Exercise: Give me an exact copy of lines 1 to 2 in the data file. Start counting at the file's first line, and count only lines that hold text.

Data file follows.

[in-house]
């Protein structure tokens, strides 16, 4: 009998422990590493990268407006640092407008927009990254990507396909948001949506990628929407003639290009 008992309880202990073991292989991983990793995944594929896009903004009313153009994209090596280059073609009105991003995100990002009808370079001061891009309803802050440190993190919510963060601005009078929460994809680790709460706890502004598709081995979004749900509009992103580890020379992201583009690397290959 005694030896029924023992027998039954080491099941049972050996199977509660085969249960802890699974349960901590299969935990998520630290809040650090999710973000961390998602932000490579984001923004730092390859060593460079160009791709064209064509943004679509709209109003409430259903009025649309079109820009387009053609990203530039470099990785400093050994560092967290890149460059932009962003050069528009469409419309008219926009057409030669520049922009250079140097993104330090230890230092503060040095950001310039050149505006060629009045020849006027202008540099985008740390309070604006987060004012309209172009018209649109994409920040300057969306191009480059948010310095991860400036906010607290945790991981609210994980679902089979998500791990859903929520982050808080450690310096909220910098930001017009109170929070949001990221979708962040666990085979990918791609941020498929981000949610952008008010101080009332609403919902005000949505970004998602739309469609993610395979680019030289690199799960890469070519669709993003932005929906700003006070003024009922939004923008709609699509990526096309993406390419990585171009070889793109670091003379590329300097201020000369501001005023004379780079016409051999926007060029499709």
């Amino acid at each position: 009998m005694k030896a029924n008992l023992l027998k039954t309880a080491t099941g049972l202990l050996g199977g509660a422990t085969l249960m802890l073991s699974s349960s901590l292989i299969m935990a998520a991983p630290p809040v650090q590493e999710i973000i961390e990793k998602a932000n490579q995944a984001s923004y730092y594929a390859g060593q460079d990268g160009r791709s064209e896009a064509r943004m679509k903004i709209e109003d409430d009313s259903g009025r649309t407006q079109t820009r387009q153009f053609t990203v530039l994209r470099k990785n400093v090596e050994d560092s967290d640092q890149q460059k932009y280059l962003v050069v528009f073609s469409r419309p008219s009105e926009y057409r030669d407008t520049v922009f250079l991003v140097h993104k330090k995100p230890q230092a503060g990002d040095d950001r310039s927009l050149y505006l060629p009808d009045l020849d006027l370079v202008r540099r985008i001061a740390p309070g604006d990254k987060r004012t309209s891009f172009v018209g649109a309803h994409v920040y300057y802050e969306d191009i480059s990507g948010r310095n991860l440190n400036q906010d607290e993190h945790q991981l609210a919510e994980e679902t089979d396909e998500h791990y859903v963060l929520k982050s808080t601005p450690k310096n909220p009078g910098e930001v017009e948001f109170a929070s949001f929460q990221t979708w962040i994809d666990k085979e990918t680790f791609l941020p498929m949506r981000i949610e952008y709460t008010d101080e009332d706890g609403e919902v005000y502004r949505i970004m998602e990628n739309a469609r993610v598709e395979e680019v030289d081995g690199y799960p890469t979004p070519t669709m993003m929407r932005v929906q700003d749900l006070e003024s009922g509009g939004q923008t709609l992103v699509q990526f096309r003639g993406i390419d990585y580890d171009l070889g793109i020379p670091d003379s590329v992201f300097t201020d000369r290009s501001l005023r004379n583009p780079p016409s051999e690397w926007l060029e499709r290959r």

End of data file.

[in-house]
């Protein structure tokens, strides 16, 4: 009998422990590493990268407006640092407008927009990254990507396909948001949506990628929407003639290009 008992309880202990073991292989991983990793995944594929896009903004009313153009994209090596280059073609009105991003995100990002009808370079001061891009309803802050440190993190919510963060601005009078929460994809680790709460706890502004598709081995979004749900509009992103580890020379992201583009690397290959 005694030896029924023992027998039954080491099941049972050996199977509660085969249960802890699974349960901590299969935990998520630290809040650090999710973000961390998602932000490579984001923004730092390859060593460079160009791709064209064509943004679509709209109003409430259903009025649309079109820009387009053609990203530039470099990785400093050994560092967290890149460059932009962003050069528009469409419309008219926009057409030669520049922009250079140097993104330090230890230092503060040095950001310039050149505006060629009045020849006027202008540099985008740390309070604006987060004012309209172009018209649109994409920040300057969306191009480059948010310095991860400036906010607290945790991981609210994980679902089979998500791990859903929520982050808080450690310096909220910098930001017009109170929070949001990221979708962040666990085979990918791609941020498929981000949610952008008010101080009332609403919902005000949505970004998602739309469609993610395979680019030289690199799960890469070519669709993003932005929906700003006070003024009922939004923008709609699509990526096309993406390419990585171009070889793109670091003379590329300097201020000369501001005023004379780079016409051999926007060029499709």